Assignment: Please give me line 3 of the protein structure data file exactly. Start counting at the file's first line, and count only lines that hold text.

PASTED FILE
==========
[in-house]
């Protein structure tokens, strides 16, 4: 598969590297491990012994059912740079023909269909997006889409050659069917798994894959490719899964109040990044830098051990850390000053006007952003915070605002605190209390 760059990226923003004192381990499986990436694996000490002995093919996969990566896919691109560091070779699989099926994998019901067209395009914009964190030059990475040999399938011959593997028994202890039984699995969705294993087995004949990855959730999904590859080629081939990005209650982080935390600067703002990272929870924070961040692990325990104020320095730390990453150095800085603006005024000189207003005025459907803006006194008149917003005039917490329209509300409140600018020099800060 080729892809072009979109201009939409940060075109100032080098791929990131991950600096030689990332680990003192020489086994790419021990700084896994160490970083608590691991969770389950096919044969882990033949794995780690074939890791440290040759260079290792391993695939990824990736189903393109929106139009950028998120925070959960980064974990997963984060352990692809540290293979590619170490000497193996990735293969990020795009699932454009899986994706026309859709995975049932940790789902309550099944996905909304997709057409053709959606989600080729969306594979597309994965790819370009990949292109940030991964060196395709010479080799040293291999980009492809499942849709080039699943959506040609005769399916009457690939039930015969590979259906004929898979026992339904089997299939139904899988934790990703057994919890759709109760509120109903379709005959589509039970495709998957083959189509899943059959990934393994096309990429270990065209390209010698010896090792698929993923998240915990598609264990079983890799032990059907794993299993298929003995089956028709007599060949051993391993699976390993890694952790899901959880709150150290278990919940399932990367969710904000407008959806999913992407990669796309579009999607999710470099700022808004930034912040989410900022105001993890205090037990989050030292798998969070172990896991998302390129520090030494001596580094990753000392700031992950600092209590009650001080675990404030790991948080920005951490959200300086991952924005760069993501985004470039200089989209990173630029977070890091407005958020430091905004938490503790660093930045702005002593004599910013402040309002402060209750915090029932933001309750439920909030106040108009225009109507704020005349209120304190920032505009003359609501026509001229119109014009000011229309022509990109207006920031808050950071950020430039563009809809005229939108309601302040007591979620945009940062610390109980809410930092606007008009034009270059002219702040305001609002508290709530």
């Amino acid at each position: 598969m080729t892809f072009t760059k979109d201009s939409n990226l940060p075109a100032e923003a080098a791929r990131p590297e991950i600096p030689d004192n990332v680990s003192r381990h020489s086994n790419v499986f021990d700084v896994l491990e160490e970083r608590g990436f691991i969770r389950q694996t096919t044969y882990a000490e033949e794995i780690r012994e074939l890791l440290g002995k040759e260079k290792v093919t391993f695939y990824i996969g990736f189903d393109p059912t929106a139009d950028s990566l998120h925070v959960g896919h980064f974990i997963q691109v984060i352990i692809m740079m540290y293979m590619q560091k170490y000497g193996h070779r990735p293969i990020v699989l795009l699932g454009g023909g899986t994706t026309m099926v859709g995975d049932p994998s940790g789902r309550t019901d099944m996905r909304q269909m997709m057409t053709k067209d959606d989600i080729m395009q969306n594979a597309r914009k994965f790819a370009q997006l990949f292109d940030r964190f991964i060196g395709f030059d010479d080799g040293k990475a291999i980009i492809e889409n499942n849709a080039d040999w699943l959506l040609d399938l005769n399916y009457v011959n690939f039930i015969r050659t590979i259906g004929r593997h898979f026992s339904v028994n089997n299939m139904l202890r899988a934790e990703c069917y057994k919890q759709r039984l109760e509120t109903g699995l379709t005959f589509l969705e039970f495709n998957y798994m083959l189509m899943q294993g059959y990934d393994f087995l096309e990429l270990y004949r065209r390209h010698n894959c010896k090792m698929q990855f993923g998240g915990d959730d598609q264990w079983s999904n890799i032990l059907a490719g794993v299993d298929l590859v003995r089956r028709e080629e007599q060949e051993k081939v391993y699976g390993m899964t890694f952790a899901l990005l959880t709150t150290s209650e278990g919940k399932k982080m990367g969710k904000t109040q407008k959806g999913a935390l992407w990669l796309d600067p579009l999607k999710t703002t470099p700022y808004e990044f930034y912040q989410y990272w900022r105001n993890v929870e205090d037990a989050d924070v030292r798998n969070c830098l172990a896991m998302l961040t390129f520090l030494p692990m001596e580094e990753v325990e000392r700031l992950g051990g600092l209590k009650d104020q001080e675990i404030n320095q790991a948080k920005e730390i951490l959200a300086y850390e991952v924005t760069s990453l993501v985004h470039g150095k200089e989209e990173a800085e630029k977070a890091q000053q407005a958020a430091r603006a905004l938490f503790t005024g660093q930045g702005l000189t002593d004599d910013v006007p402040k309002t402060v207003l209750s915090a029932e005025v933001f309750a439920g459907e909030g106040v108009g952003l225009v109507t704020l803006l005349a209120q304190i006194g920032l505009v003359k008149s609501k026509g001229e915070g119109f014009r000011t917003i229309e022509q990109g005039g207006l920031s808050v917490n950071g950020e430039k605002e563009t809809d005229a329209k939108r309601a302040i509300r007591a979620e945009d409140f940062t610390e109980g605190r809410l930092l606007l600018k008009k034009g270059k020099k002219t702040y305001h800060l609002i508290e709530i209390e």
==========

């Amino acid at each position: 598969m080729t892809f072009t760059k979109d201009s939409n990226l940060p075109a100032e923003a080098a791929r990131p590297e991950i600096p030689d004192n990332v680990s003192r381990h020489s086994n790419v499986f021990d700084v896994l491990e160490e970083r608590g990436f691991i969770r389950q694996t096919t044969y882990a000490e033949e794995i780690r012994e074939l890791l440290g002995k040759e260079k290792v093919t391993f695939y990824i996969g990736f189903d393109p059912t929106a139009d950028s990566l998120h925070v959960g896919h980064f974990i997963q691109v984060i352990i692809m740079m540290y293979m590619q560091k170490y000497g193996h070779r990735p293969i990020v699989l795009l699932g454009g023909g899986t994706t026309m099926v859709g995975d049932p994998s940790g789902r309550t019901d099944m996905r909304q269909m997709m057409t053709k067209d959606d989600i080729m395009q969306n594979a597309r914009k994965f790819a370009q997006l990949f292109d940030r964190f991964i060196g395709f030059d010479d080799g040293k990475a291999i980009i492809e889409n499942n849709a080039d040999w699943l959506l040609d399938l005769n399916y009457v011959n690939f039930i015969r050659t590979i259906g004929r593997h898979f026992s339904v028994n089997n299939m139904l202890r899988a934790e990703c069917y057994k919890q759709r039984l109760e509120t109903g699995l379709t005959f589509l969705e039970f495709n998957y798994m083959l189509m899943q294993g059959y990934d393994f087995l096309e990429l270990y004949r065209r390209h010698n894959c010896k090792m698929q990855f993923g998240g915990d959730d598609q264990w079983s999904n890799i032990l059907a490719g794993v299993d298929l590859v003995r089956r028709e080629e007599q060949e051993k081939v391993y699976g390993m899964t890694f952790a899901l990005l959880t709150t150290s209650e278990g919940k399932k982080m990367g969710k904000t109040q407008k959806g999913a935390l992407w990669l796309d600067p579009l999607k999710t703002t470099p700022y808004e990044f930034y912040q989410y990272w900022r105001n993890v929870e205090d037990a989050d924070v030292r798998n969070c830098l172990a896991m998302l961040t390129f520090l030494p692990m001596e580094e990753v325990e000392r700031l992950g051990g600092l209590k009650d104020q001080e675990i404030n320095q790991a948080k920005e730390i951490l959200a300086y850390e991952v924005t760069s990453l993501v985004h470039g150095k200089e989209e990173a800085e630029k977070a890091q000053q407005a958020a430091r603006a905004l938490f503790t005024g660093q930045g702005l000189t002593d004599d910013v006007p402040k309002t402060v207003l209750s915090a029932e005025v933001f309750a439920g459907e909030g106040v108009g952003l225009v109507t704020l803006l005349a209120q304190i006194g920032l505009v003359k008149s609501k026509g001229e915070g119109f014009r000011t917003i229309e022509q990109g005039g207006l920031s808050v917490n950071g950020e430039k605002e563009t809809d005229a329209k939108r309601a302040i509300r007591a979620e945009d409140f940062t610390e109980g605190r809410l930092l606007l600018k008009k034009g270059k020099k002219t702040y305001h800060l609002i508290e709530i209390e």